RAF pilot training in crisis due to faulty aircrafts amid threat from Russia and China

A set of leaked documents assessed by Sky News shows that Royal Air Force (RAF) recruits are spending months – sometimes years – effectively flying desks instead of warplanes as they wait for training slots to open. As per the report, the delays could hamper the future availability of crews to operate frontline Typhoon and F35 squadrons at a time of growing threats from Russia and China and with a war raging in Europe, defence sources said.

An internal memo from May and slides from a meeting of top RAF officers in July, seen by Sky News, revealed: “An ‘emerging’ problem with the Rolls-Royce engine on the Hawk jet, used by fast jet recruits for training.

“It will ‘reduce pipeline capacity over the next three years’.

“This will increase waiting times for some trainees to join the course to about 12 months.”

It further stated: “Concern about a ‘damaging drain’ of qualified pilots who quit the RAF for better-paid jobs in industry, rather than staying in frontline or instructor roles.”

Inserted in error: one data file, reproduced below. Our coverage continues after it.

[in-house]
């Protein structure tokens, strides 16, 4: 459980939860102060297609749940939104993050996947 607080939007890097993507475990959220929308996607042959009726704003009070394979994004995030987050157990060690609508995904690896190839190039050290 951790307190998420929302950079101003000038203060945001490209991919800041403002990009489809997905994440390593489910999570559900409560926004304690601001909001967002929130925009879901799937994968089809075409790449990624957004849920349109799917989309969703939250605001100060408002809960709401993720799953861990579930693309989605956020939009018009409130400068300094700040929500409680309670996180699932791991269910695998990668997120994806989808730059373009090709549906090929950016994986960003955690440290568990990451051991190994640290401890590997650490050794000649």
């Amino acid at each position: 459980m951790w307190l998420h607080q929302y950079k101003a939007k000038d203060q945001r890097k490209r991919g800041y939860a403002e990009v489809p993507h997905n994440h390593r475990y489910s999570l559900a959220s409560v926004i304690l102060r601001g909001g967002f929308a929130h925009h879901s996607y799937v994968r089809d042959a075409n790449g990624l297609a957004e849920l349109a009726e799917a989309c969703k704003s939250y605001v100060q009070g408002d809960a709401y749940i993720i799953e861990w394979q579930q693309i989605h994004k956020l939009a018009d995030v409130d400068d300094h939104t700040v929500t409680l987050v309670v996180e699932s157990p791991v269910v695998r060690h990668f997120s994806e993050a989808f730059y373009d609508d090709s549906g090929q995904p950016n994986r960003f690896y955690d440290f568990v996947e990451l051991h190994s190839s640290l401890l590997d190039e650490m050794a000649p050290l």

One slide said: “The draw is so great from such a small pool we are approaching a critical mass point.”

“But an RAF source said there was no ‘mass exodus’.”

A serving officer with knowledge of the training pipeline said: “At the moment, it’s the biggest f*** up in the RAF.”

Asking to stay anonymous, they told Sky News: “To have a selection process that is second only to astronaut selection, so you’re getting the cream o” the cream, and then make them complete their flying training over a six-to-eight-year process, when it should only take two-to-three years, is absolutely mad, especially when it is taxpayers’ money.”

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